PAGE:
May 31, 2019
Fertility tracking for contraception
By tracking your menstrual cycle carefully, you can reduce the risk of pregnancy by avoiding unprotected sex during your most fertile days every month. On average, the 5-7 days leading up to and including the ovulation day are the most fertile, the days you are most likely to get pregnant.
Using Cycles to determine your most fertile days
You can determine when you’re most fertile every month by tracking physical symptoms, and using the days of your period to determine when you’ll ovulate next. A woman ovulates once per month, usually around day 14 in a 28 day cycle (day 1 being the first day of her period), and it is only during the days around her ovulation day that she can become pregnant.
Note: Fertility awareness does not protect you from contracting STIs and is never completely effective in preventing pregnancy.
However, when used together, the various fertility tracking methods can become more effective in determining your ‘fertile window’. Here are the three main fertility tracking methods:
The Temperature Method
This method requires that you take your basal body temperature to determine when you’re ovulating, as your body temperature rises slightly right after ovulation. In order to anticipate this day for your next cycle, you should take your temperature when you first wake up in the morning, every day. Then, when you’ve determined what day of the month it is, you can plan to avoid unprotected sex during the 5-7 days leading up to and including your ovulation day (the fertile window).
You can then record your BBT logs in Cycles to create a clear graph showing your ovulation date.
The Cervical Mucus Method
Cervical mucus changes in consistency and color depending on if you are ovulating, when ovulation is very close and after ovulation has finished. Paying attention to the consistency of cervical mucus can help you track when you’re most fertile. Here are some of the consistency types and what they mean:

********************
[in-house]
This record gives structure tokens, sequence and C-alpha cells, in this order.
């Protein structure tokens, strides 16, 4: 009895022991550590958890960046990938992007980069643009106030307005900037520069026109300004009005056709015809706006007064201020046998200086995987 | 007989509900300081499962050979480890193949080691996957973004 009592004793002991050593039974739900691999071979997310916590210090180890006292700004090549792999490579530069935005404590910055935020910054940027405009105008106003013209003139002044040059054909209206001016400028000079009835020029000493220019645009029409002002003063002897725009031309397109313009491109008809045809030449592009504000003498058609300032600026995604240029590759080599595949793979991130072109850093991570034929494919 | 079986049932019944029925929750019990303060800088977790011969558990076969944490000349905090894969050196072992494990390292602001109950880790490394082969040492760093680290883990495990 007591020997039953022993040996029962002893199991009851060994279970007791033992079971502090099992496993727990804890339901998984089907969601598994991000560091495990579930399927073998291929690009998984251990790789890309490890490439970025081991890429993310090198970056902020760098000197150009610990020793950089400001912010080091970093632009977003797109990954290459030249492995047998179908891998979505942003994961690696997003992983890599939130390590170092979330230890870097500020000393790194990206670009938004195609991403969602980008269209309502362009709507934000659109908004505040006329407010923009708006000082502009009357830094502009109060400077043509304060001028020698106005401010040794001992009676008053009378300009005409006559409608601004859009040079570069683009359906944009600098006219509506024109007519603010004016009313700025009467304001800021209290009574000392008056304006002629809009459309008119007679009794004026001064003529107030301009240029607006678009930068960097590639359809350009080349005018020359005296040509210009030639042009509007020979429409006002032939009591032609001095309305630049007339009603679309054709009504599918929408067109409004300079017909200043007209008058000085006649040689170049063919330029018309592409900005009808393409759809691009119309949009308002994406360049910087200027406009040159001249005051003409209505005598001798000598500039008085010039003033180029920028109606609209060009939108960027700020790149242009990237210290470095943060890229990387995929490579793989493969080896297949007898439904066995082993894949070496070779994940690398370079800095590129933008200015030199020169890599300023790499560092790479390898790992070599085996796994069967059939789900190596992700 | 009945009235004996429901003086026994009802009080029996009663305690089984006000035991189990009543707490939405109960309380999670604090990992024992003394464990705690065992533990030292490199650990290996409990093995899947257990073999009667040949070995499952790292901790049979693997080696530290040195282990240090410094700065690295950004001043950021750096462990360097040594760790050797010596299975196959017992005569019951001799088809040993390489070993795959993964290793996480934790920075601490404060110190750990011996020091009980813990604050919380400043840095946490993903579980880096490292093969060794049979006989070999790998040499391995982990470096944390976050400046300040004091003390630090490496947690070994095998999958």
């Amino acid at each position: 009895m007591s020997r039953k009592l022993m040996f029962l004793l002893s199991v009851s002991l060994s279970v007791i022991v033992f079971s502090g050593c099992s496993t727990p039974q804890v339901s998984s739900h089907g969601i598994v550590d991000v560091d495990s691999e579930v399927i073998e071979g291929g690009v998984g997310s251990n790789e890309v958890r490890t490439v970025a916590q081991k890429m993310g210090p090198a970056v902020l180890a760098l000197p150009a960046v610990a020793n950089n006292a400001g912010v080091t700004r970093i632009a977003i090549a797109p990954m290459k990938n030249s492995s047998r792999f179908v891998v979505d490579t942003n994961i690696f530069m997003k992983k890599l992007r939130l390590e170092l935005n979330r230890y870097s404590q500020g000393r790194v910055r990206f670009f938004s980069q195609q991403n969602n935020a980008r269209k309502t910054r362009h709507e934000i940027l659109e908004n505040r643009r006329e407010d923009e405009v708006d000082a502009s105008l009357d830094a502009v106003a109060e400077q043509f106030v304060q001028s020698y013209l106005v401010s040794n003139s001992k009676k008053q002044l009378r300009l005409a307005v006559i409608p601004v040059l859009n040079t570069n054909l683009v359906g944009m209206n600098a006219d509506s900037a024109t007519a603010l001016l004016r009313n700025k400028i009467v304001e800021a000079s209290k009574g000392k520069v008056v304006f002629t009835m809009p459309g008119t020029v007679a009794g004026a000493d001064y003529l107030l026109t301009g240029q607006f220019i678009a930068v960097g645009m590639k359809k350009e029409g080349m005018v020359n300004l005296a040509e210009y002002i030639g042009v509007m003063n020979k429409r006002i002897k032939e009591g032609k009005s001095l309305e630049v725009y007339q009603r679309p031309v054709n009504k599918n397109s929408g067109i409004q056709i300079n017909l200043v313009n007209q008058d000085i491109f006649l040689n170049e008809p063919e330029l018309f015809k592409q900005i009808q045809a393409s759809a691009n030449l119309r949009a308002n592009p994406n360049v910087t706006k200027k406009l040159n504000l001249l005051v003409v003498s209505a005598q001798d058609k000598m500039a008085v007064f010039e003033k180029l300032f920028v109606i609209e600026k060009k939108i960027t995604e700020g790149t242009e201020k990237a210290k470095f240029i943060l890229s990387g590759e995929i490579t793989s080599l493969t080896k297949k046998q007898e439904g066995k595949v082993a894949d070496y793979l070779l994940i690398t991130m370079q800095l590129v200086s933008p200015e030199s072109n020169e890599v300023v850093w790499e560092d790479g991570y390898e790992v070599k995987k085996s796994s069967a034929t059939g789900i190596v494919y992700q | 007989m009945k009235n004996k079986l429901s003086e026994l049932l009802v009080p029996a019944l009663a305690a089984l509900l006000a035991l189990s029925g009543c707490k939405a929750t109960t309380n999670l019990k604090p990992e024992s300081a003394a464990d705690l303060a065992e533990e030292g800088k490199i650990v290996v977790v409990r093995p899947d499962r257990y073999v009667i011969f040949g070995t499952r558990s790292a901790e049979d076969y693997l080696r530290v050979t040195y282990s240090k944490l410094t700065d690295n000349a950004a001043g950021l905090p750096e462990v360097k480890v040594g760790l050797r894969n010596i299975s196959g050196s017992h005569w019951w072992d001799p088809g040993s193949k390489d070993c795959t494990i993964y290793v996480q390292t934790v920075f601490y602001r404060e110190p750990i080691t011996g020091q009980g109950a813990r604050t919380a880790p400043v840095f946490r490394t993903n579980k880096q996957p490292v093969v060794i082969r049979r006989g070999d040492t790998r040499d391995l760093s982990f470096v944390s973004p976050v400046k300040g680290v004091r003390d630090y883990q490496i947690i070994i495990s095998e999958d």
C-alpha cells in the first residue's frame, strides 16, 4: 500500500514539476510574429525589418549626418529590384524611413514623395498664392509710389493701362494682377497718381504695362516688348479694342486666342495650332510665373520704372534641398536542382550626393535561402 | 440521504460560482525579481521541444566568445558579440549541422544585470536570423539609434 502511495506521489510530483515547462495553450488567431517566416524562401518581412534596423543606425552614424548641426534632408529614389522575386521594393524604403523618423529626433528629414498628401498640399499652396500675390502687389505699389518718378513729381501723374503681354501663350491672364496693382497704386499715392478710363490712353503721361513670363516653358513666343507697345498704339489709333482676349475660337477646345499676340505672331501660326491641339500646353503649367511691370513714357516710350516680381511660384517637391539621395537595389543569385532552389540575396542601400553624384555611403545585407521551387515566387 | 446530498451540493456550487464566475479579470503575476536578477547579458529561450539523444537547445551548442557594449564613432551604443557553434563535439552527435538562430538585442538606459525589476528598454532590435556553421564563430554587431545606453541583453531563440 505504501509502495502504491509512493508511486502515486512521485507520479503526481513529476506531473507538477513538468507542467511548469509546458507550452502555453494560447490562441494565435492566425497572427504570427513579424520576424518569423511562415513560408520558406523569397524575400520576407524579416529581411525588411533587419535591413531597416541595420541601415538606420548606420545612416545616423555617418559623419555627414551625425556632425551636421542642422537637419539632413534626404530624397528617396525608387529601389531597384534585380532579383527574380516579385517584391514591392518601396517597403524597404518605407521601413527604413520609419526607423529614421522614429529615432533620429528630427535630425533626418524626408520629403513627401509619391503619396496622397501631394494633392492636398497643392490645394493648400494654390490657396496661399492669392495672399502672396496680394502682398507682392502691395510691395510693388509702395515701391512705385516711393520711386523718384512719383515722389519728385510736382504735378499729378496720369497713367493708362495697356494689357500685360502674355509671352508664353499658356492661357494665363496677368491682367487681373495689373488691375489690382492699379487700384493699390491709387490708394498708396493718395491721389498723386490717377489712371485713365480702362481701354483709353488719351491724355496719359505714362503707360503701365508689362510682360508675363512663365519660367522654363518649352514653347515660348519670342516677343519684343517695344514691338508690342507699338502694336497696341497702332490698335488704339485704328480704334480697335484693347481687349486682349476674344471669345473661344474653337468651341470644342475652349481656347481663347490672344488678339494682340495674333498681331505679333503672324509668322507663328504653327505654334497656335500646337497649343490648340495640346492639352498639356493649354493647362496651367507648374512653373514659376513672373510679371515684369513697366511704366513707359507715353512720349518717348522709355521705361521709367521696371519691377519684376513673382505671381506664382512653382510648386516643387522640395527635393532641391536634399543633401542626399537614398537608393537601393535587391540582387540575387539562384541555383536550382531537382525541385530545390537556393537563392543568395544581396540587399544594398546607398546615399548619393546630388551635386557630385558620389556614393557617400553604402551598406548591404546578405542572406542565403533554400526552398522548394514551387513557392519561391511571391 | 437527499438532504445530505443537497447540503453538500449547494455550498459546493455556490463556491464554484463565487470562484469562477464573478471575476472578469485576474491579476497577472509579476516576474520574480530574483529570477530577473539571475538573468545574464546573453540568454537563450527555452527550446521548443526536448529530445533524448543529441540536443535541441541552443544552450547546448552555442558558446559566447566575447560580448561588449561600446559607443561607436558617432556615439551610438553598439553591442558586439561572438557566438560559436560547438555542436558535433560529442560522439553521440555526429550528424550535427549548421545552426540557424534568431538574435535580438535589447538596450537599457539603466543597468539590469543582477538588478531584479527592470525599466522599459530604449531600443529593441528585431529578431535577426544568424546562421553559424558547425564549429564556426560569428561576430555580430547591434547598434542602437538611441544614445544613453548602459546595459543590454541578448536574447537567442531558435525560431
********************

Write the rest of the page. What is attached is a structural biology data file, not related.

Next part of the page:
- Not ovulating: Dry and sticky
- Ovulation is very close: Wet and watery
- Ovulation may be coming: Creamy
- Ovulation: Wet and stretchy, resembles egg whites
The Ovulation Test
The test measures your luteinising hormone levels (LH) and can be purchased in most pharmacies. To help determine when you are ovulating, start taking ovulation tests on day 11 of your cycle (11 days after the first day of your period) and continue until you notice the LH levels rise. When you notice your LH levels have risen, ovulation will typically occur 20-48 hours after, helping you determine whether you’re right about which day you ovulate every month.
How effective is fertility awareness?
It can be very effective when followed perfectly, but this method requires commitment, practice and a thorough knowledge of your body. The effectiveness can range depending on how well you track your period or the fertility awareness method you choose, but it is generally somewhere between 76-88% effective.
If you're considering using fertility tracking as contraception, it's a good idea to arrange an appointment with your healthcare provider so you can learn exactly what to track and when.
Note: your ovulation day can vary between cycles based on factors like stress, sickness, exercise and more. This is why no period tracker can say with 100% certainty when your ovulation will fall each month, and shouldn't be used a sole method of contraception.
That said, there are ways to get more accurate fertility predictions in Cycles. For example, if you consistently log your BBT, CMQ or ovulation tests, your fertility accuracy will improve.